Heart disease can occur when arteries become clogged, but in heart failure, the heart gets progressively weaker and larger.
Still, since the study included a small number of patients and looked at only one point in time, it's too early to say if the findings have implications for heart failure patients taking statins, according to lead author Lawrence P. Cahalin, Ph.D., of Northeastern University, in Boston, Massachusetts. Cahalin presented his findings on Tuesday at the American College of Chest Physicians annual meeting in San Diego, California.
Dr. Tamara Horwich, an assistant professor of medicine at the University of California, Los Angeles, agrees that the results need to be interpreted with caution. "I just don't think we can draw any conclusions about statins having benefits versus ill effects in some patients," says Horwich, who wasn't involved with Cahalin's study.
In heart failure, the enlarged heart struggles to pump a sufficient amount of blood, which can cause fluid to collect in the limbs and lungs, resulting in shortness of breath and fatigue. However, one type of heart failure, systolic, occurs when the lower chambers of the heart can't contract with enough force to drive blood throughout the body.
In the other type, diastolic heart failure, the heart muscle is so stiff that it can no longer relax enough to fill with blood between beats. About half of people with heart failure have systolic; the other half have diastolic, which becomes more common with age and is more likely to strike women.
About 5 million Americans have heart failure.
Currently, there are no guidelines on whether patients with heart failure should take statins. Some studies have shown that they can be helpful, while others have found no benefit. The decision of whether to prescribe these drugs is typically based on a patient's cholesterol levels, his age, and whether he also has coronary artery disease, according to Horwich.
"There's not a consensus," she says. "It's up to the individual physician to make a decision."
Since statins can cause muscle damage, they could theoretically also harm the heart--which is, essentially, a big muscle--although there is no evidence that this is the case. To investigate whether the drugs might affect the heart and other muscles in heart failure patients, Cahalin and his colleagues analyzed data on lung function and exercise tolerance in 136 patients, 61 of whom were taking statins.
Overall, the patients taking statins had worse lung function and exercise tolerance than those who weren't taking the drugs. But when Cahalin and his team analyzed patients with the two different types of heart failure--systolic and diastolic--separately, they found the drugs seemed to help those with the systolic version, and hurt those with diastolic heart failure.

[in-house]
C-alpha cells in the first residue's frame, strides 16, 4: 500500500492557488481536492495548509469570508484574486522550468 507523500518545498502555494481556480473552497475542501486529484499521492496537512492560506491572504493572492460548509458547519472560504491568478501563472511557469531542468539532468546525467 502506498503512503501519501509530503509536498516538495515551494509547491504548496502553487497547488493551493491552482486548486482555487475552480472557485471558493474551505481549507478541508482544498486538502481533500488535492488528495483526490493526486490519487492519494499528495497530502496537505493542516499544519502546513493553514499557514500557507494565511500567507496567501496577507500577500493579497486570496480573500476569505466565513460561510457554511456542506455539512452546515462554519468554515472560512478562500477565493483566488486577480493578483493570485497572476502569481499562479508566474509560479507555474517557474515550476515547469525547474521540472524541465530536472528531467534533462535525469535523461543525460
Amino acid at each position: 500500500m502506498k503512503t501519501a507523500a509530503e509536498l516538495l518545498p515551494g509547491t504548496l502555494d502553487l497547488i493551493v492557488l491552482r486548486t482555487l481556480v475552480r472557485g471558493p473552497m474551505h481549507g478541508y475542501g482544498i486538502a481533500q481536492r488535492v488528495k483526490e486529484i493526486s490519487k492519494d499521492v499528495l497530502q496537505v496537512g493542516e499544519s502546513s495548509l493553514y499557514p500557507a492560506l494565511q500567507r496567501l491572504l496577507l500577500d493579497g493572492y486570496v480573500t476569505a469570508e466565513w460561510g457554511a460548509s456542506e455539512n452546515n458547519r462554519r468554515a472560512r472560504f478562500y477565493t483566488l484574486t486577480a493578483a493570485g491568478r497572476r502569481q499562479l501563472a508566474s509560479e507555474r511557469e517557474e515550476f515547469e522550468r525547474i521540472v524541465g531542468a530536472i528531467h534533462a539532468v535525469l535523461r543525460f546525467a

Cahalin says he and his colleagues are planning to follow patients with both types of heart failure over time to see how taking statins affects their symptoms. He speculated that the anti-inflammatory effect of the statins could be helping systolic heart failure patients, while their muscle-weakening effects might impair breathing in those with diastolic heart failure.
A major problem with the study, notes Horwich, is that there were a number of factors that could have contributed to the findings; for example, it's not clear from the study why doctors chose to put some patients, but not others, on statins. Systolic heart failure patients may have seen more benefits because they were more likely to have coronary artery disease, she adds.
"I think it's definitely possible that statins may not be helpful in diastolic heart failure," Horwich says. She notes that the importance of diastolic heart failure has only become clear relatively recently. Although doctors have a good handle on how to help patients with systolic heart failure, she explains, there really aren't any treatments that are known to help patients with diastolic heart failure.
According to Cahalin, it could make sense to do a simple lung function test on heart failure patients before prescribing statins. That way, he says, it would be easy to tell if their lung function got worse while they were on the drugs.
And if someone with diastolic heart failure is prescribed the drug and his or her heart failure symptoms--such as weakness, fatigue, and shortness of breath--get worse, he adds, "that should be investigated."
Copyright Health Magazine 2011